I have been making a number of claims with no data. The data exist. I could document the role of the welfare state in destroying the family in low-income communities. I could cite extensive quantitative evidence of decline in civic engagement and document the displacement effect that government intervention has had on civic engagement. But such evidence focuses on those near the bottom of society where the American welfare state has been most intrusive. If we want to know where America as a whole is headed—its destination—we should look to Europe.
Drive through rural Sweden, as I did a few years ago. In every town was a beautiful Lutheran church, freshly painted, on meticulously tended grounds, all subsidized by the Swedish government. And the churches are empty. Including on Sundays. Scandinavia and Western Europe pride themselves on their “child-friendly” policies, providing generous child allowances, free day-care centers, and long maternity leaves. Those same countries have fertility rates far below replacement and plunging marriage rates. Those same countries are ones in which jobs are most carefully protected by government regulation and mandated benefits are most lavish. And they, with only a few exceptions, are countries where work is most often seen as a necessary evil, least often seen as a vocation, and where the proportions of people who say they love their jobs are the lowest.
What’s happening? Call it the Europe syndrome. Last April I had occasion to speak in Zurich, where I made some of these same points. After the speech, a few of the twenty-something members of the audience approached and said plainly that the phrase “a life well-lived” did not have meaning for them. They were having a great time with their current sex partner and new BMW and the vacation home in Majorca, and saw no voids in their lives that needed filling.
It was fascinating to hear it said to my face, but not surprising. It conformed to both journalistic and scholarly accounts of a spreading European mentality. Let me emphasize “spreading.” I’m not talking about all Europeans, by any means. That mentality goes something like this: Human beings are a collection of chemicals that activate and, after a period of time, deactivate. The purpose of life is to while away the intervening time as pleasantly as possible.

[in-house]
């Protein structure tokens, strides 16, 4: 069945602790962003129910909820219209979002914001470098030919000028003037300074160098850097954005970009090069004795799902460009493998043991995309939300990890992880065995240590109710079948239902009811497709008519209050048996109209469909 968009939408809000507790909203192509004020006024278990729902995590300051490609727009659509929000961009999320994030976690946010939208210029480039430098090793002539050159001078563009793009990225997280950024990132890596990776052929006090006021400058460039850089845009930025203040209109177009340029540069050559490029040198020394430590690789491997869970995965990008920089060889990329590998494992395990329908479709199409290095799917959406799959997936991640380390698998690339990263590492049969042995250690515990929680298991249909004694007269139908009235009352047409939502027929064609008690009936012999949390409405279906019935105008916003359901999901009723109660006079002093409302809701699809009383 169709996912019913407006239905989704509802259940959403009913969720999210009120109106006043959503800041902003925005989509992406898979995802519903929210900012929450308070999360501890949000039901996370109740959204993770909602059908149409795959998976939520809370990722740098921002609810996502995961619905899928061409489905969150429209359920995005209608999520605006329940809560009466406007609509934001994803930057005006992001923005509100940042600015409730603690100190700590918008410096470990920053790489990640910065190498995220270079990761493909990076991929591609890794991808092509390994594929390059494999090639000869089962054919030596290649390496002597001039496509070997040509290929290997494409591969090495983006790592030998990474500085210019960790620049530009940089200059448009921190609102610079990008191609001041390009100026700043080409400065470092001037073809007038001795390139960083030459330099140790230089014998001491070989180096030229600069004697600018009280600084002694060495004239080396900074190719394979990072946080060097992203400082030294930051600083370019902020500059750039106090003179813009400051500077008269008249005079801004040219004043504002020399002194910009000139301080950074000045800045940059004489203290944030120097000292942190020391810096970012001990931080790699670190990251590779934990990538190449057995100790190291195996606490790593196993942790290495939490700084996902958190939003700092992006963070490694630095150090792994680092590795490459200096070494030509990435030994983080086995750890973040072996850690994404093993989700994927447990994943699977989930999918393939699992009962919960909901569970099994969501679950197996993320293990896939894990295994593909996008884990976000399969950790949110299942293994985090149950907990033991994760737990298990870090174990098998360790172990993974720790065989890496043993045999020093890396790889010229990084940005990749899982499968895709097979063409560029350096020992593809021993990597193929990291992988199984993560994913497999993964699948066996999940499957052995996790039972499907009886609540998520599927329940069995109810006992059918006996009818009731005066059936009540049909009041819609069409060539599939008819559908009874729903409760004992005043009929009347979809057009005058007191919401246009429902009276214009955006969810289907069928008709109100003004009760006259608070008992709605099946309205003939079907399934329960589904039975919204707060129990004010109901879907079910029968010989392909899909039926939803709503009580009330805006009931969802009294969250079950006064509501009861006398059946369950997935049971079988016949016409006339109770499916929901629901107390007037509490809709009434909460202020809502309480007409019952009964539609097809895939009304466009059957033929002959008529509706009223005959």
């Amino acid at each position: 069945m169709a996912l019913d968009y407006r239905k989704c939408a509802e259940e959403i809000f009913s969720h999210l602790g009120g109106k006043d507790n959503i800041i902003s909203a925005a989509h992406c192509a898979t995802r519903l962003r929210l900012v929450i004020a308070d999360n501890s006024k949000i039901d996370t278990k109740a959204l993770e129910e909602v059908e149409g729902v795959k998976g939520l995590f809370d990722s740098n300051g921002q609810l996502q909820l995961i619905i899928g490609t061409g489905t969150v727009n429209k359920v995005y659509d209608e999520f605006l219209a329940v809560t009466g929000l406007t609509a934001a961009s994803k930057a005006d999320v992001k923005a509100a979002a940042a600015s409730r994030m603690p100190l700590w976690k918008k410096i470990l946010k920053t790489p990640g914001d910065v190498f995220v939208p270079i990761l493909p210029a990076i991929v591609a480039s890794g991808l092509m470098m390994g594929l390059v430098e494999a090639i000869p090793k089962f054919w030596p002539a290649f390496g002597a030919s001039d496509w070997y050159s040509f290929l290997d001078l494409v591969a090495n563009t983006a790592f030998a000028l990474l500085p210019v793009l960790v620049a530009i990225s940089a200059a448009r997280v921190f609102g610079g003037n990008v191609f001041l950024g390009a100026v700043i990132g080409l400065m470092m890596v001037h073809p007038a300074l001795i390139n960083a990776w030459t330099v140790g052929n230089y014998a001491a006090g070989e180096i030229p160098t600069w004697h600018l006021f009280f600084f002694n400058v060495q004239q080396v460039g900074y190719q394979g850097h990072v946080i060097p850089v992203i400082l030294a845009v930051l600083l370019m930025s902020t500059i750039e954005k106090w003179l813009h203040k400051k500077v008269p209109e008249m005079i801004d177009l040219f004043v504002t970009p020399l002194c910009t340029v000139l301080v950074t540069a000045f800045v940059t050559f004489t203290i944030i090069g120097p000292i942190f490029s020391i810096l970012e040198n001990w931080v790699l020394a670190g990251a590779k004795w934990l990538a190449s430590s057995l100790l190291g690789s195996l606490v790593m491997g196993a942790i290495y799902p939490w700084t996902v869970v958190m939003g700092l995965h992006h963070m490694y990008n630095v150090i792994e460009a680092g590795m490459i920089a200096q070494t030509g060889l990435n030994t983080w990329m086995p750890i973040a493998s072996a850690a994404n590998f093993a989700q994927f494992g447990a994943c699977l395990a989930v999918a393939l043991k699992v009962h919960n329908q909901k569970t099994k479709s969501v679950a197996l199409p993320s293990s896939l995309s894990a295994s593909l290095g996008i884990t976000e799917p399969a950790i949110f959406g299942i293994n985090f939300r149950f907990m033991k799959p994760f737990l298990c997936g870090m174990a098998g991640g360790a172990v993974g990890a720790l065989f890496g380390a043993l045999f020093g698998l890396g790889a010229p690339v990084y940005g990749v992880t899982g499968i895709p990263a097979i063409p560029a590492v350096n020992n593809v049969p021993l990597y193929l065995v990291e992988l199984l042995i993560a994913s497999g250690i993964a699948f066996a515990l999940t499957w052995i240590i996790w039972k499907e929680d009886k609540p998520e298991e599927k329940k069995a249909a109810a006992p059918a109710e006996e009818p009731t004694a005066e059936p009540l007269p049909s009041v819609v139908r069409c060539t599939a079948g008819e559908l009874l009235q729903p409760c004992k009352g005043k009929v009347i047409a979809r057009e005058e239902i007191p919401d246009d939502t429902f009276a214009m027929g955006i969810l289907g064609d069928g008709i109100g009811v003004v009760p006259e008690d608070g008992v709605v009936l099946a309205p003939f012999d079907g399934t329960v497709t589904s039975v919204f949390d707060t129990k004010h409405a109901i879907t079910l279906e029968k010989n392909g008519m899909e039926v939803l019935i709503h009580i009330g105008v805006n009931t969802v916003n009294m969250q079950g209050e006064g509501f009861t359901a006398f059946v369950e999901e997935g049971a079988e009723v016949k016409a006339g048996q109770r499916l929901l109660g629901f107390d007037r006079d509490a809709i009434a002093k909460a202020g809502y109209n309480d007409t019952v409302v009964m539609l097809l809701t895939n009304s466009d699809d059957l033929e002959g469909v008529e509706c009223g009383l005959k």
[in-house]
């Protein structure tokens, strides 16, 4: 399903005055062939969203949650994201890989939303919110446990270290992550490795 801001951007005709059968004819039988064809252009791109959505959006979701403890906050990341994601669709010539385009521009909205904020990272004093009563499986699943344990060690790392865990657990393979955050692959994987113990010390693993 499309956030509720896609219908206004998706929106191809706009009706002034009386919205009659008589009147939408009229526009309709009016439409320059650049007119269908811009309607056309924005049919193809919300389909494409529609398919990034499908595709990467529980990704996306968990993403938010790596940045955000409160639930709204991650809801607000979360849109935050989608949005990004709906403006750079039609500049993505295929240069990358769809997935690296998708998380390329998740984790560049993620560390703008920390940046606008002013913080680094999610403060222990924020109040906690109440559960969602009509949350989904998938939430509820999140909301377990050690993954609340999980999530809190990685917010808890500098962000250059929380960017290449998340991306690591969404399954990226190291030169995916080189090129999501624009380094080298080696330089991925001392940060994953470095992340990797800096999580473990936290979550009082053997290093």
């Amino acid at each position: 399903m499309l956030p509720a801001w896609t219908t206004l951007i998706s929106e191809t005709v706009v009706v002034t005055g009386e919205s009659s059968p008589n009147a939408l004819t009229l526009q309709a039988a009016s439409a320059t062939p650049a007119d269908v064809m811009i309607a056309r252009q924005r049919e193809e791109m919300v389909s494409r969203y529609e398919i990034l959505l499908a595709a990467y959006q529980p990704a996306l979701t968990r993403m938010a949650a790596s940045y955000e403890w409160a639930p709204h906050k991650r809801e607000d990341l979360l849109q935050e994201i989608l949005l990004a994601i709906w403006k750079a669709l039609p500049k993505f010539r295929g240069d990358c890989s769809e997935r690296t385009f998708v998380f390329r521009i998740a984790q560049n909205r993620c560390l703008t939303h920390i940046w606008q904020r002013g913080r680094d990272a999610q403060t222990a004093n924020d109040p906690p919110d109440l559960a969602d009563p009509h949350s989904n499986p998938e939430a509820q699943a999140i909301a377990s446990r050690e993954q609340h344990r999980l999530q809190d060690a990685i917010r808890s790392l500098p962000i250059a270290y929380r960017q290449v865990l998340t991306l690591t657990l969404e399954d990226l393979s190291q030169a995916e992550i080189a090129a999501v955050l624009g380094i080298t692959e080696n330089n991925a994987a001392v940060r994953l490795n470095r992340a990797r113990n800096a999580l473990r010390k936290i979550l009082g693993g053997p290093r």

If that’s the purpose of life, then work is not a vocation, but something that interferes with the higher good of leisure. If that’s the purpose of life, why have a child, when children are so much trouble—and, after all, what good are they, really? If that’s the purpose of life, why spend it worrying about neighbors? If that’s the purpose of life, what could possibly be the attraction of a religion that says otherwise?
The same self-absorption in whiling away life as pleasantly as possible explains why Europe has become a continent that no longer celebrates greatness. When life is a matter of whiling away the time, the concept of greatness is irritating and threatening. What explains Europe’s military impotence? I am surely simplifying, but this has to be part of it: If the purpose of life is to while away the time as pleasantly as possible, what can be worth dying for?
I stand in awe of Europe’s past. Which makes Europe’s present all the more dispiriting. And should make its present something that concentrates our minds wonderfully, for every element of the Europe Syndrome is infiltrating American life as well.
We are seeing that infiltration appear most obviously among those who are most openly attached to the European model—namely, America’s social democrats, heavily represented in university faculties and the most fashionable neighborhoods of our great cities. We know from databases such as the General Social Survey that among those who self-identify as liberal or extremely liberal, secularism is close to European levels. Birth rates are close to European levels. Charitable giving is close to European levels. There is every reason to believe that when Americans embrace the European model, they begin to behave like Europeans.
This is all pretty depressing for people who do not embrace the European model, because it looks like the train has left the station. The European model provides the intellectual framework for the social policies of the triumphant Democratic Party, and it faces no credible opposition from Republican politicians.